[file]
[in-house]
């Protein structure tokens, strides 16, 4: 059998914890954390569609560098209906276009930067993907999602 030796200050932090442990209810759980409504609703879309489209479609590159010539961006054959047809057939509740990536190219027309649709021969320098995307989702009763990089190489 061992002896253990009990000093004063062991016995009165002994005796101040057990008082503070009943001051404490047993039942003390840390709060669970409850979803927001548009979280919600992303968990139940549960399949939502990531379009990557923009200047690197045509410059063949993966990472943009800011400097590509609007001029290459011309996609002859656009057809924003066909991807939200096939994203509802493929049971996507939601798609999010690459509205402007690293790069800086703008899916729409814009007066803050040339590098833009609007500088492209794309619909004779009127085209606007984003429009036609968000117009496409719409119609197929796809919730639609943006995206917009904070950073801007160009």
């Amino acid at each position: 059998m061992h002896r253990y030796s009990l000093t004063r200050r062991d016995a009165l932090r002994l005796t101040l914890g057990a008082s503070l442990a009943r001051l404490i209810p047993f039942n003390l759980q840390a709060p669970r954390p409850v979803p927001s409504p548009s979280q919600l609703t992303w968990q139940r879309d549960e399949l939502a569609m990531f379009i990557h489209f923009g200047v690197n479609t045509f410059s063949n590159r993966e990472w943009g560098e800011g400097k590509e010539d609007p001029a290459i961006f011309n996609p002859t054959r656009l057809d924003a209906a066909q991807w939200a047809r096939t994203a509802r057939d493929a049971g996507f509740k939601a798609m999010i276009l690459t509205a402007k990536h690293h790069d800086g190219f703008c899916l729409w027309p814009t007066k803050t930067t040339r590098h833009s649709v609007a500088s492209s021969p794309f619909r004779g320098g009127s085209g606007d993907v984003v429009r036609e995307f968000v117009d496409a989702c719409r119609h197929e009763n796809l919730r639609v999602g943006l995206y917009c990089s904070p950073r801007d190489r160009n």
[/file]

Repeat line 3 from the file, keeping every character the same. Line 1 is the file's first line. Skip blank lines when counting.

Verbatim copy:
């Amino acid at each position: 059998m061992h002896r253990y030796s009990l000093t004063r200050r062991d016995a009165l932090r002994l005796t101040l914890g057990a008082s503070l442990a009943r001051l404490i209810p047993f039942n003390l759980q840390a709060p669970r954390p409850v979803p927001s409504p548009s979280q919600l609703t992303w968990q139940r879309d549960e399949l939502a569609m990531f379009i990557h489209f923009g200047v690197n479609t045509f410059s063949n590159r993966e990472w943009g560098e800011g400097k590509e010539d609007p001029a290459i961006f011309n996609p002859t054959r656009l057809d924003a209906a066909q991807w939200a047809r096939t994203a509802r057939d493929a049971g996507f509740k939601a798609m999010i276009l690459t509205a402007k990536h690293h790069d800086g190219f703008c899916l729409w027309p814009t007066k803050t930067t040339r590098h833009s649709v609007a500088s492209s021969p794309f619909r004779g320098g009127s085209g606007d993907v984003v429009r036609e995307f968000v117009d496409a989702c719409r119609h197929e009763n796809l919730r639609v999602g943006l995206y917009c990089s904070p950073r801007d190489r160009n």